2019 Winner – Chaleur

Chaleur is a product for well being, dignity and health. The project aims to help fight skin disease. Athlete’s foot, trench foot, scars … the most common skin diseases in camps involve feet. These diseases, besides being very painful, may keep the refugees from continuing their journey.

The problem occurs because the refugees are often forced to keep their shoes on to keep warm, and sometimes even wear them while sleeping. Their feet are never totally dry and neither are their clothes. The damp environment they live in causes the dermatological issues.

2019 Runner Up – Crutch Kit

Crutch Kit is an adaptable joint that allows refugees and migrants to construct a crutch themselves. By providing the complex part of a crutch- the joint, all that is up to them is to cut a pole to length, insert it and clamp it in place with the hand screws.

During my research mobility came up time and time again as a big issue for refugees, it’s hard to imagine how difficult they’re lives must just as a refugee, let alone as a refugee that is injured and can’t even move from place to place. I found lower limb injuries among the people of Rohinya very common as a result of their flee from ethnic cleansing in Myanamar. The violence there left many immobile with gunshot injuries or broken/sprained ankles. For these people a crutch can make all the difference in getting them to safety.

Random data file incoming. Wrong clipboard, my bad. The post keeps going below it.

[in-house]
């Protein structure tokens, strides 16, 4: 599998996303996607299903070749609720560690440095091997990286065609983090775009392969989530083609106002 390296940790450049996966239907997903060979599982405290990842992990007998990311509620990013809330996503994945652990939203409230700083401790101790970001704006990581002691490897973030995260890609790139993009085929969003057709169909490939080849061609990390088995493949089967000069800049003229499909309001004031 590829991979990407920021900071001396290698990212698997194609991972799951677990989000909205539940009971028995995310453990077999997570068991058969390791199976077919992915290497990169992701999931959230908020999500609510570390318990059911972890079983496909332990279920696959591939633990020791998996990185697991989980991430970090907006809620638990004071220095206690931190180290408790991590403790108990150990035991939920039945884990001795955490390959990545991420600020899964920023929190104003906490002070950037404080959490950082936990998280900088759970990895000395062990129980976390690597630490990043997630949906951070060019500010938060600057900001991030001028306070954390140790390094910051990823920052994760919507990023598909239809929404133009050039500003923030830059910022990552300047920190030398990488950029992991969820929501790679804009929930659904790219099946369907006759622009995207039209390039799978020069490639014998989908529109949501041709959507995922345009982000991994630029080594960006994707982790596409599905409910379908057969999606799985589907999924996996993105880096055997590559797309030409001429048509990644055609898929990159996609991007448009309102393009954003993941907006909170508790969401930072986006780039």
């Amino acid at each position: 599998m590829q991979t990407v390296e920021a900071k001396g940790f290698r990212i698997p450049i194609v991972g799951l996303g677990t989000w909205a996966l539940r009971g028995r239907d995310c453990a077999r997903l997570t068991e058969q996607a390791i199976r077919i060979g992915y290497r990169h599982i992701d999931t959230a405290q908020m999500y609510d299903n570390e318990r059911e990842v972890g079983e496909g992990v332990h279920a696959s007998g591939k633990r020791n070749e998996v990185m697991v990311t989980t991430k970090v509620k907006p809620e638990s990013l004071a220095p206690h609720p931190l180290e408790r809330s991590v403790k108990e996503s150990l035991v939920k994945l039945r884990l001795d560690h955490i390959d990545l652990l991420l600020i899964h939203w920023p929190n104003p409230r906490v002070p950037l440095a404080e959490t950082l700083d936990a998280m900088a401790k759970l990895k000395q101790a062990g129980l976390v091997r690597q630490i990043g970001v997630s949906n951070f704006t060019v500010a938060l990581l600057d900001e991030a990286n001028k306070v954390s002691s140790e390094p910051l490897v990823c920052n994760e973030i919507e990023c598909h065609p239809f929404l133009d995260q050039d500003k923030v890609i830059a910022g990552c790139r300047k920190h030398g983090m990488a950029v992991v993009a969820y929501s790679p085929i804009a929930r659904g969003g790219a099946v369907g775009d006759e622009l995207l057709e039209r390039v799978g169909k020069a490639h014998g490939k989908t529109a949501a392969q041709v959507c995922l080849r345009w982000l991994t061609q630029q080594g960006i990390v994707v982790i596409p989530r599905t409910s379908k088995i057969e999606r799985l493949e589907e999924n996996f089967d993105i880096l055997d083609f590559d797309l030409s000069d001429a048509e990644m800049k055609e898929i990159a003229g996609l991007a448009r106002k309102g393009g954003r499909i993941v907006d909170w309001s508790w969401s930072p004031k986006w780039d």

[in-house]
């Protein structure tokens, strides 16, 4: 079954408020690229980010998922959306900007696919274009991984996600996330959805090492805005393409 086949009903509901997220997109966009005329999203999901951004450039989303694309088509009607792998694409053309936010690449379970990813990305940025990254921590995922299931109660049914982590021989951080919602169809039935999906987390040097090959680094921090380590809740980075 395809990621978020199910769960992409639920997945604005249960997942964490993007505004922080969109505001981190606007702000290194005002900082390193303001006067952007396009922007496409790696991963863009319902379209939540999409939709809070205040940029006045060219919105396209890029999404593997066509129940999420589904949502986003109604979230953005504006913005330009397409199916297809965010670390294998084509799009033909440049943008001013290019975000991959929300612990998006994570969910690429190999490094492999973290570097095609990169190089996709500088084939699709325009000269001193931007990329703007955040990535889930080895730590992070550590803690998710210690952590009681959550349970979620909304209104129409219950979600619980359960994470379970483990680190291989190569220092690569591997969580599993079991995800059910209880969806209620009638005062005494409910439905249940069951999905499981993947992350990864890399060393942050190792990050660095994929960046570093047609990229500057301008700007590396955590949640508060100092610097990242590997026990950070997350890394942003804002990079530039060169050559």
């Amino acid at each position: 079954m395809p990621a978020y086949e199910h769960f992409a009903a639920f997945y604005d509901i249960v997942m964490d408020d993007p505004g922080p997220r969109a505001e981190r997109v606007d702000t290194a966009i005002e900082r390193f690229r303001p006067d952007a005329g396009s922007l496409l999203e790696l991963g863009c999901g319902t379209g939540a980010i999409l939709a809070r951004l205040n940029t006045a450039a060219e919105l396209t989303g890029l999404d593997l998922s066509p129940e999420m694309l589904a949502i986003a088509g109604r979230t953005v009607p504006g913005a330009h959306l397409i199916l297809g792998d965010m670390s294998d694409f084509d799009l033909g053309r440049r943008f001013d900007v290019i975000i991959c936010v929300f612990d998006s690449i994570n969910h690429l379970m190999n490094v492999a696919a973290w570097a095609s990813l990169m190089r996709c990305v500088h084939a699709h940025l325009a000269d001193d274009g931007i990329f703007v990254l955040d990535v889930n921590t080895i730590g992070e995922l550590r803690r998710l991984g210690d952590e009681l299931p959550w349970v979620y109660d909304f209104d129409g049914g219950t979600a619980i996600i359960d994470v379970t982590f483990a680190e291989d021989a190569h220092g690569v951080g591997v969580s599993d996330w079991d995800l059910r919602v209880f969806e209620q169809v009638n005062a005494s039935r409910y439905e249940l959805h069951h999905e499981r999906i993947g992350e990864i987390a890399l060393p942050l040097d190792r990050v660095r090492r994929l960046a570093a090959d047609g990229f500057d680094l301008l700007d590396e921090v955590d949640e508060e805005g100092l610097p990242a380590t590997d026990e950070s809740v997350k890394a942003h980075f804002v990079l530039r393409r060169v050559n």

2019 Runner Up – Plantern

My concept is called Plantern. It is a lightweight portable planter made for people living in the Kutupalong refugee camp in Bangladesh. Many women and children in the camp suffer from malnutrition due to lack of food in the camp. This is partly due to the large influx of people daily, and insufficient resources to accommodate them. The aim was to make something simple that could open a gateway to more nutritional and flavourful food. To create a way for camp residents to take some control over their food production and the flavour of the rations they get. The product is made from paper, beeswax, dried compressed soil and seeds. It comes in multiple sizes depending on the plant it will grow. The plants come in a wide range, they are all dictated by different purposes. The main three purposes I choose to focus on were herbs and spices for cooking, medical plants and plants with natural pest deterrents. They include plants such as garlic, chili, chrysanthemum and many more tropical and temperate plant seeds. I envision my product being used to promote small scale horticultural practice in the camps. To give the residents the opportunity to grow plants they will enjoy, as well as the stress reducing activity of gardening. I also hope to see it as an educational tool for
children. To show them the value of agriculture and to add colour to their lives.